Family Planning Programs: Rationale and Impact

Population growth in Asia, Latin America, and Africa accelerated sharply after 1950 as the spread of medical technology (e.g., immunization and antibiotics) rapidly reduced death rates while birth rates remained high. This was the main reason the world population expanded from 2.5 to 7 billion between 1950 and 2011 (12). As this population explosion got under way during the 1950s and 1960s, national and international policy-makers became concerned about the threat to the well-being of mostly poor societies. Many governments in the developing world—with substantial international assistance—implemented voluntary family-planning programs to provide information about, and access to, contraceptives. This permitted women and men to control their reproductive lives and to avoid unwanted childbearing. Only in rare cases has coercion been used, most notably in the one-child policy in China and during the brief emergency period in India in 1976–77.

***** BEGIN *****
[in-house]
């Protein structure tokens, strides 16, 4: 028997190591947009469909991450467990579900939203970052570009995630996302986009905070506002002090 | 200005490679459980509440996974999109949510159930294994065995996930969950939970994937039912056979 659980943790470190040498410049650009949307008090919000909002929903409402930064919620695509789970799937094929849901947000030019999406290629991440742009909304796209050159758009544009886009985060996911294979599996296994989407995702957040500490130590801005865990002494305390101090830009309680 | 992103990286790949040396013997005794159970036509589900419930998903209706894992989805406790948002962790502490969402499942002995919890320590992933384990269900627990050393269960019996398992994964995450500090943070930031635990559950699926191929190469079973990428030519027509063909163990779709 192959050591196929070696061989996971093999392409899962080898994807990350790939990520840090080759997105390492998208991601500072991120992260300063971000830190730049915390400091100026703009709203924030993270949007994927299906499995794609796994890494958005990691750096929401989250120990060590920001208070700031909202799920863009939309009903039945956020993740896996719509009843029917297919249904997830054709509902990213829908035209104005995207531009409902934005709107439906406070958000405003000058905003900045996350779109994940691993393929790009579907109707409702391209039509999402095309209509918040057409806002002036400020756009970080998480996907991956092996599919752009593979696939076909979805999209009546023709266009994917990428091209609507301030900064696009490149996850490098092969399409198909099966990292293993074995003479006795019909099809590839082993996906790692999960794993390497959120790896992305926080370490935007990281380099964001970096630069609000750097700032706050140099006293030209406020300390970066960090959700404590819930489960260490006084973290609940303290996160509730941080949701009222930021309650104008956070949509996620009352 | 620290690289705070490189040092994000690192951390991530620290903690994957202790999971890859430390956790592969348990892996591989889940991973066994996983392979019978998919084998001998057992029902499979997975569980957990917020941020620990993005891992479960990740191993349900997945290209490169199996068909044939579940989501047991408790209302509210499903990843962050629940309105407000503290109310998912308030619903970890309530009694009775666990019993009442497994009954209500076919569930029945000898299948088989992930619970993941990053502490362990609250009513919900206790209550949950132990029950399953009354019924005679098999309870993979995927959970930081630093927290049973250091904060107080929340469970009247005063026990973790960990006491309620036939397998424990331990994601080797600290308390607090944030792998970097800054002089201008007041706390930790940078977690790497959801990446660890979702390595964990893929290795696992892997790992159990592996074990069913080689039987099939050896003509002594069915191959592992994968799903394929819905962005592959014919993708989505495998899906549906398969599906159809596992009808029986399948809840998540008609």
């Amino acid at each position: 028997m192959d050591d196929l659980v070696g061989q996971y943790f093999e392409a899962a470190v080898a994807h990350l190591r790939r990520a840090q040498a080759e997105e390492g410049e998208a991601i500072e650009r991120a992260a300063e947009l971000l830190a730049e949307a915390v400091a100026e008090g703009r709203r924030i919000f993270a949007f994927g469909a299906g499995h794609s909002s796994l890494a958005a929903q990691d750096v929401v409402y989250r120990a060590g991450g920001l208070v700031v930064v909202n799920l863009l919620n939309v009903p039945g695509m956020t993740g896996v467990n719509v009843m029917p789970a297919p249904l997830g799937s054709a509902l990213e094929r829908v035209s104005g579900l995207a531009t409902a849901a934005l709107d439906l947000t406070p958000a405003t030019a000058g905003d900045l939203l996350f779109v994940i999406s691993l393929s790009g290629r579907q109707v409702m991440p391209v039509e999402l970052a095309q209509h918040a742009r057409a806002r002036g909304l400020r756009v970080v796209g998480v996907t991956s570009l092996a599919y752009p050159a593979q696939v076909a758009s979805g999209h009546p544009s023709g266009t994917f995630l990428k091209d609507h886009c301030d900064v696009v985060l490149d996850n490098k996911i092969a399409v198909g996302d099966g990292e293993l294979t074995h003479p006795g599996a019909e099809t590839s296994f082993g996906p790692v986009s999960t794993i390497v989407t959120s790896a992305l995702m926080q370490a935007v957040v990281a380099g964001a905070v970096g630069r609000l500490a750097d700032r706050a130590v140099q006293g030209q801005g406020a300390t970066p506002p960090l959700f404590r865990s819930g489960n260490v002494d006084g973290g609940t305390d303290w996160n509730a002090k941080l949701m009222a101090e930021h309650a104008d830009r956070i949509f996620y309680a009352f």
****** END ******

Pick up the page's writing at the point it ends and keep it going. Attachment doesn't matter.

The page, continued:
Throughout the past half-century, the choice of voluntary family-planning programs as the main population policy instrument rested on a substantial level of unwanted childbearing caused by an unsatisfied demand for contraception (20). Each year about 184 million pregnancies occur in the developing world, and 40% of these (74 million) are unintended because they occur when women want to avoid or delay pregnancy (21). These unintended pregnancies end in abortions (48%), unintended births (40%), or miscarriages (12%), with detrimental health and economic effects for many women and their families (Fig. 1).

Fig. 1

Planning status and outcome of all pregnancies in the developing world, 2008. Data from (21).